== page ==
Fiji and the priest

Cam Slater at Truth writes more extensively on the saga of the priest:

Notwithstanding that my sources in say that although it is probably true that Father Barr was spoken to harshly by the Prime Minister, this was not the reason for cancelling his permit. Father Barr is an Australian in on a religious permit which allows him to work for the church and in certain other activities. It does not however allow him to engage in politics, something he appears to have forgotten recently with political statements concerning the minimum wage and certain decrees such as the Essential Industries Decree.

The final straw appears to have been met when Father Barr appeared in a photo supposedly supporting the formation of a trade union political party. These actions clearly breached the terms of his permit and the government is felt it was entitled to cancel his permit. He is not a permanent resident of Fiji and nor is he a citizen of Fiji.

After 32 years in country he still maintained his Australian citizenship and passport. Accordingly he is a foreign resident who was engaging in and participating in local political process. We wouldn’t tolerate this in New Zealand and we certainly do not appreciate churches, with their tax free status meddling in politics in the first place.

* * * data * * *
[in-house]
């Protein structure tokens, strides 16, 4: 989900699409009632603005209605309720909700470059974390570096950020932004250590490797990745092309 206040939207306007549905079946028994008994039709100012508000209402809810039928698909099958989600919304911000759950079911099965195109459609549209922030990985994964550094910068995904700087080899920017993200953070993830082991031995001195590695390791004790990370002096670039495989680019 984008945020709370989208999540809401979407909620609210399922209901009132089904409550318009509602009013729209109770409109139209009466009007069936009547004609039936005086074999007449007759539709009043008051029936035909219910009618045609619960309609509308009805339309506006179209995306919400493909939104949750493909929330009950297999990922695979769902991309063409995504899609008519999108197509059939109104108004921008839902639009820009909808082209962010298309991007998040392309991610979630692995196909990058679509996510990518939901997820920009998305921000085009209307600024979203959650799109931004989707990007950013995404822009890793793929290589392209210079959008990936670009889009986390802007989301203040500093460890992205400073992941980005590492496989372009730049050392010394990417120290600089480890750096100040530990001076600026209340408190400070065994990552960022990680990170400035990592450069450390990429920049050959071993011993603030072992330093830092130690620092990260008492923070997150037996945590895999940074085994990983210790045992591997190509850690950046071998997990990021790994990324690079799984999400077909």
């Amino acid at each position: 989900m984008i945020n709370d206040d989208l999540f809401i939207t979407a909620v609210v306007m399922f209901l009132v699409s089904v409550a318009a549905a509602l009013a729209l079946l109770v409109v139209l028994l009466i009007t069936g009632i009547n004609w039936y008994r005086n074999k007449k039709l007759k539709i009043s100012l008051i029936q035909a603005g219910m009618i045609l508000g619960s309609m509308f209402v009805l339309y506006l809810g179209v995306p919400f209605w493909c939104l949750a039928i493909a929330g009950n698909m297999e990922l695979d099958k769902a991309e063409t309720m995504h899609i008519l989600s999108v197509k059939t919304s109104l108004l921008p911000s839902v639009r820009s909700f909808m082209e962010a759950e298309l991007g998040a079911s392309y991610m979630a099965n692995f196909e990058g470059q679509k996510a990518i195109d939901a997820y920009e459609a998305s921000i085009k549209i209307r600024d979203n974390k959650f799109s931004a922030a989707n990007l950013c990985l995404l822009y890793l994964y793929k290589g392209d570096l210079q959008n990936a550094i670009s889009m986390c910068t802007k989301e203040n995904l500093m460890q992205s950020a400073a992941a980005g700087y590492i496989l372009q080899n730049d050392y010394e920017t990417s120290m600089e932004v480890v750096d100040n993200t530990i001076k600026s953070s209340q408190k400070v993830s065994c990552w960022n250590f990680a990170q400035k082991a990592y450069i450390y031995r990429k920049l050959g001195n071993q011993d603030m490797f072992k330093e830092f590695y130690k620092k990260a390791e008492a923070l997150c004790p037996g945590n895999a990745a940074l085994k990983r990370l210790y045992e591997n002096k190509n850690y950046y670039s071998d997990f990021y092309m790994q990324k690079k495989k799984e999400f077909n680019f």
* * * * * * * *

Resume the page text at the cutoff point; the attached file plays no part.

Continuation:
Actually our churches do meddle in politics all the time. I actually don’t know that churches should have tax free status. If they have a charitable arm like Presbyterian Support Services, then that should be tax free, but can’t see why a religious organisation should be charitable in its own right.

The Fijian government has now reversed its decision and Father Barr is free to remain in Fiji for the duration of his permit on the understanding he will abide strictly by the terms and not engage in political activity. He isn’t a citizen after all and further he is a clergyman. Most countries around the world eschew the involvement in politics of the church. Father Barr apparently agreed to abide by the conditions of his work permit and will now stay.

I’m glad the Government reversed their decision. Although the deportation decision was legal, that doesn’t mean it was desirable. There is a chilling effect if writing a letter to the editor gives you a personal phone call from the head of government abusing you, and then deportation. The challenge for Fiji going forward is to not consider dissenting views as a bad thing, but as a good thing. And yes politics is for permanent residents and citizens, but after living in a country for 32 years I think you can regard someone as more than a foreigner.

I want Fiji to have non-racial free and fair elections. They are making some steps towards that, and as they do the NZ Government should relax their sanctions. But what worries me is that the Commodore seems to have a view that his view is the only one that counts and anyone who says anything unpalatable becomes an enemy – whether they be the independent head of the constitutional review group or the priest in question (who had been a supporter of his).  Dissent is not treason. In some cases it is in fact patriotic.

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